10:18 Oct. 31, 2016
The pro-Russian candidate, Igor Dodon, had the advantage over his opponent but failed to win 51% of votes
Moldova's presidential election will go to the second round.
With 99.5 percent of votes counted, results showed a pro-Russian socialist candidate had the advantage over his main opponent but fell short of winning sufficient support to achieve all-out victory.
Igor Dodon, who wants to reverse Moldova's course toward European integration, had won 48.5 percent, and his main pro-European challenger, Maia Sandu, had 38.2 percent.
Dodon needed 51 percent of votes to avoid a run-off on Nov. 13.
With turnout put at about 48%, Sandu said it was vital to encourage more young voters to take part in the second round of the election.
Leader of the Action and Solidarity Party, Maia Sandu, casts her vote during the presidential elections in Chisinau, Moldova, Sunday, Oct. 30, 2016 (AP photo)
"Today the young had a small turnout, I think it happened because the authorities impeded them from doing so. We will do everything to remove such obstacles in the second round, so that you could come to vote in larger numbers," she said.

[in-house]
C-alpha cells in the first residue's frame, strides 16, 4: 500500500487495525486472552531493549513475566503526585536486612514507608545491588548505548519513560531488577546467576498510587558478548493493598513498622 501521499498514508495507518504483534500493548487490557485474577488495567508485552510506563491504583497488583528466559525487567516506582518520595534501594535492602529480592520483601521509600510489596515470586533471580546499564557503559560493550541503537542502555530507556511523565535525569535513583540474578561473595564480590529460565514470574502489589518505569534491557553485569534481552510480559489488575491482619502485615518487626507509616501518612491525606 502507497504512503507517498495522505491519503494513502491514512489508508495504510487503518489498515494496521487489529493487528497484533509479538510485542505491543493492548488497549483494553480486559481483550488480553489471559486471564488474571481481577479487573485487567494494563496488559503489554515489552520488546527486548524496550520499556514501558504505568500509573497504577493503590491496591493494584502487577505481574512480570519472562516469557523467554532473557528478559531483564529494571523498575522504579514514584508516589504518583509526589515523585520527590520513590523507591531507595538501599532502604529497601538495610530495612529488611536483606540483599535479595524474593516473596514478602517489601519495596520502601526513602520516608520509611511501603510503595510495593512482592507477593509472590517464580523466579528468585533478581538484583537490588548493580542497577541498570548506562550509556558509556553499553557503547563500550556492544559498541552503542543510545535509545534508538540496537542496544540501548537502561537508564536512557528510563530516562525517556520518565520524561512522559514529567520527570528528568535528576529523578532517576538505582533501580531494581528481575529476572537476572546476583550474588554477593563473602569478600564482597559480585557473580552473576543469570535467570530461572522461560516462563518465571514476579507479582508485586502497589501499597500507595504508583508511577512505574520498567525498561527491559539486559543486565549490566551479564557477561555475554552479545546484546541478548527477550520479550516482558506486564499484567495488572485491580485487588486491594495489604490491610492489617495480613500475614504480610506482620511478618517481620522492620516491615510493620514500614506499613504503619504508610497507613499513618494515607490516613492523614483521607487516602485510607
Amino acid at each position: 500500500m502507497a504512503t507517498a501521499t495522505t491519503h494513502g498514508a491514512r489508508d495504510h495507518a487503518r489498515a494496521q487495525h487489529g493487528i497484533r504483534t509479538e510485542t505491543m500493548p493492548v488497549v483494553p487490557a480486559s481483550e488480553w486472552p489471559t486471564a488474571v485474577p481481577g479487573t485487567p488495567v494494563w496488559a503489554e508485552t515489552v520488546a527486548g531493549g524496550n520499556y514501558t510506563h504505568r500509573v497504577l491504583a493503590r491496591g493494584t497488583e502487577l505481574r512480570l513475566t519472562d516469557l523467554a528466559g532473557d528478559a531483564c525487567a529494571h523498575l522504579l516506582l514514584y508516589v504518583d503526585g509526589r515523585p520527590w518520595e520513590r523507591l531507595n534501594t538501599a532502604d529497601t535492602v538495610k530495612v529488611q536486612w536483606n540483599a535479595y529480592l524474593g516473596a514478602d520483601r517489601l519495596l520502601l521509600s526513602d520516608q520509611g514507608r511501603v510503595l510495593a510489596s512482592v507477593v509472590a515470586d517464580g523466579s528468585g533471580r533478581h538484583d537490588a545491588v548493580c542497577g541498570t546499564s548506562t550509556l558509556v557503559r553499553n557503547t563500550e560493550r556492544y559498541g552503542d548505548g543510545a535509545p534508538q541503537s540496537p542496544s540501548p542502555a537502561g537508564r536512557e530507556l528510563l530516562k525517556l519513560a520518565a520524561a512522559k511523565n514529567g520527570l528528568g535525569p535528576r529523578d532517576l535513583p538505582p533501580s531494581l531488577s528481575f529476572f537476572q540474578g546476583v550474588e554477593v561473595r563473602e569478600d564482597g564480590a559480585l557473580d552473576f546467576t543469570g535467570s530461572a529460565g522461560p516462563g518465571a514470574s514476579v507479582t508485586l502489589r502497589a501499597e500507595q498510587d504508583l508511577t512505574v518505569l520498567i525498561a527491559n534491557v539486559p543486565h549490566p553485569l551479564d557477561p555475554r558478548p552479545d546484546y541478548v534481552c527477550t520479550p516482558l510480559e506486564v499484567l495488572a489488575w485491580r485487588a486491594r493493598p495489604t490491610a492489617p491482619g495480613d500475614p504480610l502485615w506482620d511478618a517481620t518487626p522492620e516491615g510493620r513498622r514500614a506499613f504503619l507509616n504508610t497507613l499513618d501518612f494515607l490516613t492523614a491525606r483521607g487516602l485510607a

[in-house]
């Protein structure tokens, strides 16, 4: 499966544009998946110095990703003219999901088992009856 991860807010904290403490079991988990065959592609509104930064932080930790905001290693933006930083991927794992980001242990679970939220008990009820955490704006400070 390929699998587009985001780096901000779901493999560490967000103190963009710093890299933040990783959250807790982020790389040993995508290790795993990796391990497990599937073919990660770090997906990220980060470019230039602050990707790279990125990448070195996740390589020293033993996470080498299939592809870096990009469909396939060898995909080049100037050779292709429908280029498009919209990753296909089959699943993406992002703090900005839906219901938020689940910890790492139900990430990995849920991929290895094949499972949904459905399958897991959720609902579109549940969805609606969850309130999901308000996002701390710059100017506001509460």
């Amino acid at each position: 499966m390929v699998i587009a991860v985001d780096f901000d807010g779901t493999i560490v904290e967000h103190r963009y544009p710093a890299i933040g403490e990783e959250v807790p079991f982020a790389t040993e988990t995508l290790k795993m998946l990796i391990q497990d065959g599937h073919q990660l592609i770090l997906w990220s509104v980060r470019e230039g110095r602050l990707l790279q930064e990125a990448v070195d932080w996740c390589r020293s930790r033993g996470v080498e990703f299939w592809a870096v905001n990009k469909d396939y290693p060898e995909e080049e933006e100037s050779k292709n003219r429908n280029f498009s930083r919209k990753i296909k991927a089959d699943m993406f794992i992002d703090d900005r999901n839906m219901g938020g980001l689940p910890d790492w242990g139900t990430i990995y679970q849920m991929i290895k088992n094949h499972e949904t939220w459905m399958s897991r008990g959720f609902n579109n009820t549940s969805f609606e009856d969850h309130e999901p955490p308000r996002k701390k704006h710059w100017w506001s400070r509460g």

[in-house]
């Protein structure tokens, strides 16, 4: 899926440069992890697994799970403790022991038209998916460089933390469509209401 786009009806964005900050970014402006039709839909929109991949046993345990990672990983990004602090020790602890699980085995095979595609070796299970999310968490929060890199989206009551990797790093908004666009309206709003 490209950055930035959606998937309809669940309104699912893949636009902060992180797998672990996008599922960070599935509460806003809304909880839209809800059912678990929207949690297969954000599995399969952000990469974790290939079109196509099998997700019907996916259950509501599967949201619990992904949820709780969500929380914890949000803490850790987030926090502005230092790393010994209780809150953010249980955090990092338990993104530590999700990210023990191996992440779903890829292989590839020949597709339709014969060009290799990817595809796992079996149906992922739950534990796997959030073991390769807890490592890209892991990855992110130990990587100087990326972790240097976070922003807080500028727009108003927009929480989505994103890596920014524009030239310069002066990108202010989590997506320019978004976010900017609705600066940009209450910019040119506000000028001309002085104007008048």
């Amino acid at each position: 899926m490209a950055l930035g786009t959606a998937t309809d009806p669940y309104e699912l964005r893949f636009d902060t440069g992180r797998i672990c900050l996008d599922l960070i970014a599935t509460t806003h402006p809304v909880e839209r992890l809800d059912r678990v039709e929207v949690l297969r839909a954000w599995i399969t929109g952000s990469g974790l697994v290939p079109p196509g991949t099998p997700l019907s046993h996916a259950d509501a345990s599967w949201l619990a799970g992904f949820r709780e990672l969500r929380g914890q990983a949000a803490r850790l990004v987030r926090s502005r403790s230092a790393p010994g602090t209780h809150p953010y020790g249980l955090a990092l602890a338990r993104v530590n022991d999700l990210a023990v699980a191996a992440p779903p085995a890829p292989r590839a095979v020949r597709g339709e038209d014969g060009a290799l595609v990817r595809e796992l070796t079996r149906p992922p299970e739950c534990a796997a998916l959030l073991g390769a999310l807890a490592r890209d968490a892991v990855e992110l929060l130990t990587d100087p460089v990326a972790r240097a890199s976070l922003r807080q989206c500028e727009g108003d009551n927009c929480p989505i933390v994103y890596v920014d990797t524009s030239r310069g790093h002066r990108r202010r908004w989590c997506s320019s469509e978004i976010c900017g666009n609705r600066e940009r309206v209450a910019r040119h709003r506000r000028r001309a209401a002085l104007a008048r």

Dodon thanked his supporters, adding that the vote showed Moldova was ready to elect him as the next leader.
"Our victory is inevitable. Everyone should understand this, including our political opponents. So I advise some of them - let us not rush and do all the counting to the end," he said.
Igor Dodon, leader of the Party of Socialists of the Republic of Moldova, talks to journalists after voting in the 2016 presidential election, at a polling station in the Moldovan capital, Chisinau (Getty Images)
Sunday's poll was the first direct presidential election in Moldova for 20 years.
Both the European Union together with the U.S. and Russia seek to have more influence over the impoverished agricultural landlocked nation of 3.5 million, located between EU member Romania and Ukraine.
Based on reporting by Reuters